Aged Cheese List

August 26, 2013

We are familiar with the rule of refraining from consuming meat after eating certain types of cheese. In Yoreh Deah 89:2, the Remo writes, “And there are those who are strict and do not consume meat after eating cheese (source: Mordechai and Beis Yosef in the name of Maharam; v. Tur Yoreh Deah 89), and such is our minhag, that we do not eat any meat, even poultry, after hard cheese. And there are those who are lenient, and one should not protest their practice, but they must cleanse and rinse the mouth and wash the hands (before partaking of meat after cheese); however, it is preferable to be strict (and wait).” This is the basis for waiting the same time period after eating certain cheeses before then partaking of meat that one waits after eating meat before then partaking of dairy. (V. Taz ibid. s.k. 4.)

The Shach (ibid. s.k. 16) explains that “hard cheese” as referenced by the Remo means cheese which has aged (approximately) six months. Poskim note that after eating pungent, strong-tasting cheeses, one should similarly wait before eating meat, regardless of the cheese’s age. (V. Taz ibid. s.k. 4.)

Below is a list of many varieties of cheese, along with the times for which they are aged. An asterisk next to an entry indicates that the OU’s poskim maintain that one must wait after eating that specific cheese before then partaking of meat.

  • Appenzeller (Swiss-made): Classic: 3-4 months; Surchoix: 4-6 months*; Extra: over 6 months*
  • Asiago: Fresh Asiago/Asiago Pressato: 3-6 weeks; Asiago d´Allevo/Mezzano: 3-8 months*; Asiago d´Allevo/Vecchio: 9-18 months*; Asiago d´Allevo/Stravecchio: over 18 months*
  • Bastardo del Grappa: 3 months
  • Bleu (including Danish Bleu (“Danablu”) and Roquefort) : 2-4.5 months
  • Brie: 3-6 weeks
  • Caciocavallo:  fresh variety: 2 months;  semi-aged variety: up to 6 months*; aged variety: well beyond six months*
  • Caciotta Alpina: up to 1 year*
  • Caciotta al Tartufo: 2-3 months
  • Caciotta di Pecora: 30 days
  • Camembert: 3-5 weeks
  • Ciliegene: 1 week to 30 days
  • Dry Monterey Jack: 7-10 months*
  • Cheddar, Mild (Regular): 2-3 months
  • Cheddar, Medium, Sharp and Aged: close to 6 months, and up to 7 years (!)*
  • Chevre (Goat Cheese): usually aged for two weeks or less; however, if label says “aged” or states a specific cheese variety, may be aged much longer   
  • Colby: 1-3 months
  • Dolce (Mild, Regular) Provolone: 2-3 months
  • Edam: 3 months
  • Emmental (Swiss Cheese-Switzerland): 6-14 months*
  • Feta (cow milk): brined 2-3 months
  • Feta (goat or sheep milk): brined 3-6 months
  • Fontina: 1-8 months*
  • Golden Jack: 2 months
  • Gouda: 3 months
  • Gruyere: 7 weeks-3 months
  • Havarti (Regular): 3 months; however, Aged Havarti: 1 year*
  • Kashkaval: 3-6 months*
  • Marble Cheese: 4-6 months*
  • Monchego:  Monchego Fresco: 2 weeks; Mochego Curado: 3-6 months*; Monchego Viejo: 1 year*
  • Montaggio: 3-4 months
  • Montasio: fresh variety: 2 months; semi-aged variety: 5-9 months*; aged variety: 10 months*
  • Monterey Jack (in American market): 2 months (although foreign market Monterey Jack can be aged 6 months to 1 year*); see also Dry Monterey Jack, above
  • Mozzarella: 30 Days
  • Muenster: 5-7 weeks
  • Parmesan: 10-24 months or more*
  • Pecorino Fresco: 15-45 days
  • Pecorino Romano: 6-8 months*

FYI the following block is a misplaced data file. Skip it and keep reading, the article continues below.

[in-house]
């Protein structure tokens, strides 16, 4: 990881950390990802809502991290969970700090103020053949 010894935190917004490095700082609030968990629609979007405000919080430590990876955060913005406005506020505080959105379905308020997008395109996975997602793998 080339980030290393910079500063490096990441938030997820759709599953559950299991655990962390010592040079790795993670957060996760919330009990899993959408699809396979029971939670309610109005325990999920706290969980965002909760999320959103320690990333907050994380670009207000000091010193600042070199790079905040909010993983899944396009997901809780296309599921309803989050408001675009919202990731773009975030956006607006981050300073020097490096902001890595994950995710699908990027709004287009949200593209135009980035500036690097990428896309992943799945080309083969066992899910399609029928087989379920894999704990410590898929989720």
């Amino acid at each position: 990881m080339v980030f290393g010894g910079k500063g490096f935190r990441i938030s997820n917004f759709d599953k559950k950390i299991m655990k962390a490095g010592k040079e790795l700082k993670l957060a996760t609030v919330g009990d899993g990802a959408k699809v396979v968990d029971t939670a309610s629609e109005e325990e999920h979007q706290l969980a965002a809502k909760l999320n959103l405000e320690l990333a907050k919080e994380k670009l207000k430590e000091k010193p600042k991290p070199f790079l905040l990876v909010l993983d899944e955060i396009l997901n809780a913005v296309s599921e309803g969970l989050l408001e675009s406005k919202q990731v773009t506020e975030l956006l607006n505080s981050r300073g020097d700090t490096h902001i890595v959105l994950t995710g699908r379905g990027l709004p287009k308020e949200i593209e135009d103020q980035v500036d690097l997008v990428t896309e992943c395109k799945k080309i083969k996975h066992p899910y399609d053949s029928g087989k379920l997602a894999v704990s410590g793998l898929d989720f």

• Pepper Jack: Same as Monterey Jack (above)
  • Piccante Provolone: 6-12 months*
  • Primo Sale: approximately 30 days
  • Provola Sfoglia: 3-4 months
  • Provola dei Nebrodi: at least 6 months*
  • Provolone: see Dolce Provolone and Piccante Provolone
  • Pressed Asiago: 6 weeks
  • Queso Quesadilla: less than 1 month
  • Reggianito: 6 months*
  • Romano: 5-12 months*
  • Scamorza: 1 week
  • Speedy Piccante: at least 9 months*
  • Stracchino: 1-20 days
  • Stravecchio: 1-3 years*
  • Swiss – American-made, Baby Swiss and Lacey Swiss: 3-4 months; see Emmental, above, for Swiss made in Switzerland
  • Tabor: 30 days
  • Tilsit: 6 months (when produced correctly *, although it is suspected that much Tilsit cheese is not aged anywhere near a 6-month period)

 

Notes:

1. As mentioned earlier and indicated in the words of the Shach, the six month age is an approximation. The OU’s poskim thus maintain that cheese aged within a general range of this period necessitate waiting.

2.  Asiago d´Allevo/Mezzano, Fontina, Kashkaval and Marble Cheese vary widely in terms of age, and, unlike the case with most cheeses in the list, there exist no specific names or descriptive titles that denote the ages of these cheeses. Consumers should carefully review the labels of these cheeses for any indication of age.

3. American Cheese (“Process Cheese Food”) is typically made from non-aged cheddar that is melted and mixed with additives, and is then solidified and molded.

4. Although goat and sheep milk Feta can be aged in brine for up to six months, the effects of aging cheese in brine are quite different than the effects of aging cheese in dry environments, the latter of which is the predominant method of aging cheese. Cheese which ages (or “ripens”, in technical cheese-making terminology) in dry environments loses moisture and gains firmness throughout the process, thereby creating “hard cheese” for the purposes of waiting before consuming meat. Brine appears to largely prevent such textural aging from occurring. Although there is almost no halachic literature on the subject, it would seem that aging Feta in brine for six months would not per se engender a waiting period before consuming meat. However, aging Feta in brine can impact Feta’s flavor and could create a significant potency of flavor that would necessitate waiting before consuming meat.

Are all Fromages Created Equal? Waiting between Cheese and Meat